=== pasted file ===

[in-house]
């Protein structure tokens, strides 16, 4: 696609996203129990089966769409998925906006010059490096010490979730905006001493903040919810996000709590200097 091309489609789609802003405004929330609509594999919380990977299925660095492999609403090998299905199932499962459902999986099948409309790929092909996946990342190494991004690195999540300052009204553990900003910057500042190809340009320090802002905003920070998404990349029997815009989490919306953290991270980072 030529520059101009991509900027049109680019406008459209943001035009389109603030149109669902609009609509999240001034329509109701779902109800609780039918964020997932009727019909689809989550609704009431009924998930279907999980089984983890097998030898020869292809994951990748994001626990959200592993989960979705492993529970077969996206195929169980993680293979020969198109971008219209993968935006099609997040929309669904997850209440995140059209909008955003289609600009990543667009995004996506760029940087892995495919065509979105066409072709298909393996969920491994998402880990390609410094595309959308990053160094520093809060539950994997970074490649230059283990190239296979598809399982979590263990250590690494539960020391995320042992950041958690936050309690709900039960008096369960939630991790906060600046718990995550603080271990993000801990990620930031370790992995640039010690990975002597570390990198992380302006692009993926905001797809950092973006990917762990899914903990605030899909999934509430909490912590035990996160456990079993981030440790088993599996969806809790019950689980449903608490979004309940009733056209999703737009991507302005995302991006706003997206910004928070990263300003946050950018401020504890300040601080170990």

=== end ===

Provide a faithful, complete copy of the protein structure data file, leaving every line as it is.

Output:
[in-house]
């Protein structure tokens, strides 16, 4: 696609996203129990089966769409998925906006010059490096010490979730905006001493903040919810996000709590200097 091309489609789609802003405004929330609509594999919380990977299925660095492999609403090998299905199932499962459902999986099948409309790929092909996946990342190494991004690195999540300052009204553990900003910057500042190809340009320090802002905003920070998404990349029997815009989490919306953290991270980072 030529520059101009991509900027049109680019406008459209943001035009389109603030149109669902609009609509999240001034329509109701779902109800609780039918964020997932009727019909689809989550609704009431009924998930279907999980089984983890097998030898020869292809994951990748994001626990959200592993989960979705492993529970077969996206195929169980993680293979020969198109971008219209993968935006099609997040929309669904997850209440995140059209909008955003289609600009990543667009995004996506760029940087892995495919065509979105066409072709298909393996969920491994998402880990390609410094595309959308990053160094520093809060539950994997970074490649230059283990190239296979598809399982979590263990250590690494539960020391995320042992950041958690936050309690709900039960008096369960939630991790906060600046718990995550603080271990993000801990990620930031370790992995640039010690990975002597570390990198992380302006692009993926905001797809950092973006990917762990899914903990605030899909999934509430909490912590035990996160456990079993981030440790088993599996969806809790019950689980449903608490979004309940009733056209999703737009991507302005995302991006706003997206910004928070990263300003946050950018401020504890300040601080170990």